Fleischmann and Pons' cathode in Feb. 1985. We should not kid ourselves about this issue anymore. I have now seen five credible reports of anomalous explosions, four them clearly beyond the limits of chemistry. I think it has been established that cold fusion can produce runaway reactions and explosions. It is my gut feeling that the glow discharge version is particularly prone to this, because it sometimes produces large energy spikes very rapidly. I only hope cold fusion cannot be used to make a large-scale nuclear bomb, but no one can be sure of that at this stage.

Ludwik asked: “Do you remember a report from two high school girls who confirmed the COPs >1 in Louisiana two years ago?” Was that with glow discharge, or ordinary electrochemistry? Glow discharge is much more dangerous at a practical, hands-on level. The electrolyte boils, the cell shakes and rattles, the light is blinding, power levels and temperatures are much higher than other types of cold fusion, and the cells sometimes produce large volumes of free H2 and O2 gas, from pyrolysis.

Message #3
Ludwik Kowalski wrote: “Would you support a moratorium on experiments with Mizuno-type cells anywhere, including national labs, old deep mines etc.?” No, that would be ridiculous. Let me put it this way. Internal combustion gasoline engine technology is 120 years old. It has been developed in national labs and corporations, and people work on gasoline engines in millions of shops and garages across the land. But, even after 120 years these things are still dangerous, and they always will be. As I said, I knew two people who destroyed their houses -- one who killed his son -- because they were monkeying with gasoline engines in their garage, and they did not have the proper tools, training, ventilation and so on.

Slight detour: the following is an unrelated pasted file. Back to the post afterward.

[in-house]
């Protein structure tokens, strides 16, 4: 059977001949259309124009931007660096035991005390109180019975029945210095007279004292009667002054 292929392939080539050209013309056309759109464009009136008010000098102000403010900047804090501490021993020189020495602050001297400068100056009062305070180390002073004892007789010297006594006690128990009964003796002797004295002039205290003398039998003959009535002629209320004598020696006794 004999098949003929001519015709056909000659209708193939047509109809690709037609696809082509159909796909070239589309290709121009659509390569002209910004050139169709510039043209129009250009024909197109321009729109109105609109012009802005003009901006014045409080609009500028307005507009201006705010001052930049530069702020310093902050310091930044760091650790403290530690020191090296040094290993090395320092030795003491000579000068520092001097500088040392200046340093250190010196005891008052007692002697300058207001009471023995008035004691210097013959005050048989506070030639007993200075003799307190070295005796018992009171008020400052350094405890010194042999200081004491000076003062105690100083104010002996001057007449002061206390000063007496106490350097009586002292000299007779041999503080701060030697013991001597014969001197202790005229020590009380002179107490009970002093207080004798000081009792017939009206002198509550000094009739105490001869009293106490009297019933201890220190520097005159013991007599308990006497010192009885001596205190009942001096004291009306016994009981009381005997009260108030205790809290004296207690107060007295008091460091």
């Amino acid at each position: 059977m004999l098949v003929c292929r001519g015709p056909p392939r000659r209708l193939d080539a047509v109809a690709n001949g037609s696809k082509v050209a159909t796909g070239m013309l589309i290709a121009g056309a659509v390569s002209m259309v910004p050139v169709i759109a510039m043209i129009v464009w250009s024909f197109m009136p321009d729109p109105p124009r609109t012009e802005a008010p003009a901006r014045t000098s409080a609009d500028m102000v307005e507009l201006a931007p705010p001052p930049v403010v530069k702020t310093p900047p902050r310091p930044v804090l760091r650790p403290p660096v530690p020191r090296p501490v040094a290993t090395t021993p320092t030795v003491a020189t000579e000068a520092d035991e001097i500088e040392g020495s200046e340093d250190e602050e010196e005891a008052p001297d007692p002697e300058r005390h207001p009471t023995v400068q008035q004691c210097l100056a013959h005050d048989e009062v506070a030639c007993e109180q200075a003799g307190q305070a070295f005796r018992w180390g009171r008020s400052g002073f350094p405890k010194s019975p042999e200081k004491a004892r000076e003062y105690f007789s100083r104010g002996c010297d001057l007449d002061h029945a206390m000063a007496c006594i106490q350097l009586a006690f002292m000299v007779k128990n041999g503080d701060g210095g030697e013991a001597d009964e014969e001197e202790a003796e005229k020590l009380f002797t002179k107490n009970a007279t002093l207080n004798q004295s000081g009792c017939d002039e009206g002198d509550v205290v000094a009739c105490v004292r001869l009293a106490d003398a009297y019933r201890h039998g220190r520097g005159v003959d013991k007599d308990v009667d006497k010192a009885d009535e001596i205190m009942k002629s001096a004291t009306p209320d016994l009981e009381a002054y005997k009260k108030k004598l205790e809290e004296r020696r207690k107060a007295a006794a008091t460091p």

There are many other dangerous jobs that untrained amateurs should not engage in, such as working with AC electricity house wiring or using heavy duty chain saws. Nobody suggests we should ban the use of AC electricity, even though every baby and toddler in the country is a few meters away from sticking a finger into a socket, and babies do that every day. We must take risks, but we should also take precautions. (You should cover up those sockets with plastic gadgets until the kid turns 3! And don't do it when the kid is watching.)